If there’s one thing that puts the significance of India’s 2 billion Covid bites into perspective, it’s this: social and economic life is, by all accounts, back to normal from before. the pandemic. Although the virus continues to cause disease, it has nothing to do with the deadly pathogen that was ravaging the country this time last year. Vaccines have changed the course of the pandemic – hospitalization and death rates have been low for the past eight months, even during peak infection periods. That the public health emergency has been overcome nationwide, without the rural-urban divide impeding vaccine distribution, is a laudable achievement for central and state regulatory, administrative and medical agencies, as well as for countless frontline healthcare workers. . It is true that the country has vaccine manufacturers with proven capabilities and its childhood immunization projects have helped mobilize a cadre of reliable vaccinators. Yet the Covid inoculation campaign posed unprecedented challenges – regulators had to work on compressed schedules and vaccine hesitancy tested the powers of persuasion of local officials and community workers. health. It hasn’t always been easy. The supply mechanism collapsed when the Center left the states to fend for themselves in the second wave and it took a nudge from the Supreme Court in June last year for the campaign vaccination is gaining momentum.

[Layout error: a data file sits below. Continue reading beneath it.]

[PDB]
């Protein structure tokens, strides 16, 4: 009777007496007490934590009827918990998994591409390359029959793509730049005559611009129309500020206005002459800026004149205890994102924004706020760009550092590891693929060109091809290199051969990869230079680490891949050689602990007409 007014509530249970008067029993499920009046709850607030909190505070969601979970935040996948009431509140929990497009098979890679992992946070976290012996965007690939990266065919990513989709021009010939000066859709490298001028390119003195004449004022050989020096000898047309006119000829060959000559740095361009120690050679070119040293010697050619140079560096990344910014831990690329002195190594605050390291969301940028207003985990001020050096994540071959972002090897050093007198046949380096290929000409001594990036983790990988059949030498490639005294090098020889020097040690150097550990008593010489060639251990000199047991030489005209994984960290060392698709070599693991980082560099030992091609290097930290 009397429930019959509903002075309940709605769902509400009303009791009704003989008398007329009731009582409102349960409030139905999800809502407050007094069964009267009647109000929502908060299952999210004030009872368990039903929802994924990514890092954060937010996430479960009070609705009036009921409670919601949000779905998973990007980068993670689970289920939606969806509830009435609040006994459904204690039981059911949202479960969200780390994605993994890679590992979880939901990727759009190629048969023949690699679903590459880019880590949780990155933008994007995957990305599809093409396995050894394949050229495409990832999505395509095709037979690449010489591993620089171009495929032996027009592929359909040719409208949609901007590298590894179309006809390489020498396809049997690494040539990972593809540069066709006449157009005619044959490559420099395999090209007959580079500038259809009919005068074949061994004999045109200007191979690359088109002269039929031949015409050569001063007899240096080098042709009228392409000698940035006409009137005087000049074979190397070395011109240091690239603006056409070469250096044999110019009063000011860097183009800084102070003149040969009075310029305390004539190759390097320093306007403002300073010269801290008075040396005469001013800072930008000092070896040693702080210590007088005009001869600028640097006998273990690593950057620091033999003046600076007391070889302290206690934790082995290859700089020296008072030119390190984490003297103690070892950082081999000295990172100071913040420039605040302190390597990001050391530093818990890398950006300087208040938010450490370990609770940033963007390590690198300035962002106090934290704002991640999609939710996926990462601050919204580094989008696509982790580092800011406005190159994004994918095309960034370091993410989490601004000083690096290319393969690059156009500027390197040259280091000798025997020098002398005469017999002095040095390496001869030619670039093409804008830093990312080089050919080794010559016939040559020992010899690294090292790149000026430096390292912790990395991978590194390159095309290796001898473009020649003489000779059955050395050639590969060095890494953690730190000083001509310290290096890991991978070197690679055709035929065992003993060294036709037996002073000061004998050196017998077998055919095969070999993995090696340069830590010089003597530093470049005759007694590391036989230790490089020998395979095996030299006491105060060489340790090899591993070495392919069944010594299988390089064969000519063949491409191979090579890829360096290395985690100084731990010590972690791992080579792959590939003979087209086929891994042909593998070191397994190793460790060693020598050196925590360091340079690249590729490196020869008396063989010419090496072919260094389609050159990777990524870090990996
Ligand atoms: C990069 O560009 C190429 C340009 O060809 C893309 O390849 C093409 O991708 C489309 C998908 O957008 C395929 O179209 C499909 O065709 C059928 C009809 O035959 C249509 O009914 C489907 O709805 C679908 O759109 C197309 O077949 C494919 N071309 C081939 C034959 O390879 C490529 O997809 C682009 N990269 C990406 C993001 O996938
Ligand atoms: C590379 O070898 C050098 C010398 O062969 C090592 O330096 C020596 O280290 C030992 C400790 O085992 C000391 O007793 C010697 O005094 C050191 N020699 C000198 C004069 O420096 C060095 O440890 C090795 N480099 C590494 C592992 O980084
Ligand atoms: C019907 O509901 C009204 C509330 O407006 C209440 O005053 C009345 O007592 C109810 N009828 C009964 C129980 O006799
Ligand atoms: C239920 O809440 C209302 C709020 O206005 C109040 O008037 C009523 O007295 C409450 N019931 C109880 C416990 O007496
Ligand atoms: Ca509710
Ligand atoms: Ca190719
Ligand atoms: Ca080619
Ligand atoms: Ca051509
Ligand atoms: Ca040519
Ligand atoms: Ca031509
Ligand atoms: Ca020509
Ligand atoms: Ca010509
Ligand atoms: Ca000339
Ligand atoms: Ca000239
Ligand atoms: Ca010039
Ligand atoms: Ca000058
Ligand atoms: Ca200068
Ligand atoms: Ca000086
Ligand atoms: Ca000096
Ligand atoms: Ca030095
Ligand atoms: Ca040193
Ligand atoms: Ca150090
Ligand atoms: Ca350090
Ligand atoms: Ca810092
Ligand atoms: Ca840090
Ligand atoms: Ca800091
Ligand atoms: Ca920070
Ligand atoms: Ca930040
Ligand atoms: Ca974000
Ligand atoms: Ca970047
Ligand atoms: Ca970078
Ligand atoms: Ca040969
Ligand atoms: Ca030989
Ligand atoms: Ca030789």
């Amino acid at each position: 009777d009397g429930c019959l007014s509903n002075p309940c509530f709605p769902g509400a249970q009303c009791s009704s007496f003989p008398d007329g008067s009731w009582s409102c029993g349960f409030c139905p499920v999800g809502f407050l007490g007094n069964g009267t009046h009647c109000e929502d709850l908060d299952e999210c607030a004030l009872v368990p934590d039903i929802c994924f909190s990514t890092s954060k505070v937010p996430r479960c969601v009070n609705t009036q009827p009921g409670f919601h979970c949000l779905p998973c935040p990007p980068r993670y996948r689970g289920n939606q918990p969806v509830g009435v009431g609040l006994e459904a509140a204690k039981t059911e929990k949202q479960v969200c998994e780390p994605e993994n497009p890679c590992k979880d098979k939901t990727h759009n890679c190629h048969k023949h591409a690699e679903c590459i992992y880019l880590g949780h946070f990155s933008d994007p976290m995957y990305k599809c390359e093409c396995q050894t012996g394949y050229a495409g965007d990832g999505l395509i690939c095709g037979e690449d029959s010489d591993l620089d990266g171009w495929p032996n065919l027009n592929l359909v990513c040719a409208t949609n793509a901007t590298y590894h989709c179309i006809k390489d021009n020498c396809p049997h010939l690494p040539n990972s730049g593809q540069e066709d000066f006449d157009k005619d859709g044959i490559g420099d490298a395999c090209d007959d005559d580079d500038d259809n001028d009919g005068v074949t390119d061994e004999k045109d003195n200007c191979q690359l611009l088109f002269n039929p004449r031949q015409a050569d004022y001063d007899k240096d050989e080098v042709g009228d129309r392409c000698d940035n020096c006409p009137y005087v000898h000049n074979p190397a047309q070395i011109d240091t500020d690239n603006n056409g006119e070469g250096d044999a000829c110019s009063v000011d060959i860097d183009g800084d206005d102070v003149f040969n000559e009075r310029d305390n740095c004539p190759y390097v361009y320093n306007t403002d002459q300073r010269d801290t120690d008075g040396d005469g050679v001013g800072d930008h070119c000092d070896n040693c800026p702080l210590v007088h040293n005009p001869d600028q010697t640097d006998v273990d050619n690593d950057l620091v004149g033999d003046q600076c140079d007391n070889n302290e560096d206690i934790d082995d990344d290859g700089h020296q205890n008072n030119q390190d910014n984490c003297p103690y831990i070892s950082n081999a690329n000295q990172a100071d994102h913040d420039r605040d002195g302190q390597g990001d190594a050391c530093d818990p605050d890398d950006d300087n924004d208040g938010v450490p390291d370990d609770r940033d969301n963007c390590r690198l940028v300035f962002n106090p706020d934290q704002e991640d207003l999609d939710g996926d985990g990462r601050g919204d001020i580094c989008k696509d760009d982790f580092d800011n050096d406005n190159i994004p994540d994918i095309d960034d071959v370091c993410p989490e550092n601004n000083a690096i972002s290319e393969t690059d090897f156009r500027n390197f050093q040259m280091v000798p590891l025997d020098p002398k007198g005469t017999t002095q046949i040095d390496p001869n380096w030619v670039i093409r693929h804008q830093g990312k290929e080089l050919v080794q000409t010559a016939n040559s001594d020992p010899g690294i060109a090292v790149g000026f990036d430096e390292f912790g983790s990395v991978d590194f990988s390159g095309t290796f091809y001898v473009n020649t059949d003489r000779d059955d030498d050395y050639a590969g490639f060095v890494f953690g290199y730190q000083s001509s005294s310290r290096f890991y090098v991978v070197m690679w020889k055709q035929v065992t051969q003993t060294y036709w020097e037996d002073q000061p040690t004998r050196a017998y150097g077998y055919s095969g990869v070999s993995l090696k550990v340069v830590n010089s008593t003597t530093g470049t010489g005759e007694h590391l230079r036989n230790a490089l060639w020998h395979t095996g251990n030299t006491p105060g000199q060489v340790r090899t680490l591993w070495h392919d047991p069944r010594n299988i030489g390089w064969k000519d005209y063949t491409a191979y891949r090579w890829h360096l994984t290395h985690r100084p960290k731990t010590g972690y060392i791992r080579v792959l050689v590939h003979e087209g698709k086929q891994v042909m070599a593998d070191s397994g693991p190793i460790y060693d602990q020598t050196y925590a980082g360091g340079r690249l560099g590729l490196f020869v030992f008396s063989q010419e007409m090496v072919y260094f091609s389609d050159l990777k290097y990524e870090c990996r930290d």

Last week, the Center launched a special 75-day campaign during which the third precautionary dose is administered free of charge at all government vaccination centres. It is a welcome initiative. The jury, however, is still out on the effectiveness of the current batch of vaccines against the subvariants of the Omicron strain that is responsible for most Covid infections today. Conversations in several developed countries have shifted to combating these relatively less virulent strains that leave lingering effects on patients. Last month, pharmaceutical majors Pfizer and BioNtech announced that a booster dose of their vaccine candidate had given a “significantly higher response against Omicron” in clinical trials. Experts caution, however, against the importance placed on such initiatives, given the ability of the virus to develop vaccine-resistant versions. They also point out that the regular administration of reminders is not possible. Some experts believe the answer to this predicament lies in a pan-variant vaccine capable of fighting all coronaviruses. As with most aspects of the pandemic, there is no unanimity among experts on this issue. That said, at least 10 Universal Candidates are in various stages of development. India should not be an exception in these experiences.
Last month, in recognition of India’s stance on intellectual property rights on vaccines, the WTO agreed to waive patents on Covid vaccines. Vaccine makers in India should not miss this opportunity to engage in conversations with labs where universal vaccine work is underway – other than pharma majors, these include universities and non-profits. . If necessary, the government should allow such efforts. Lessons learned from the past 1.5 years should guide the next round of vaccinations.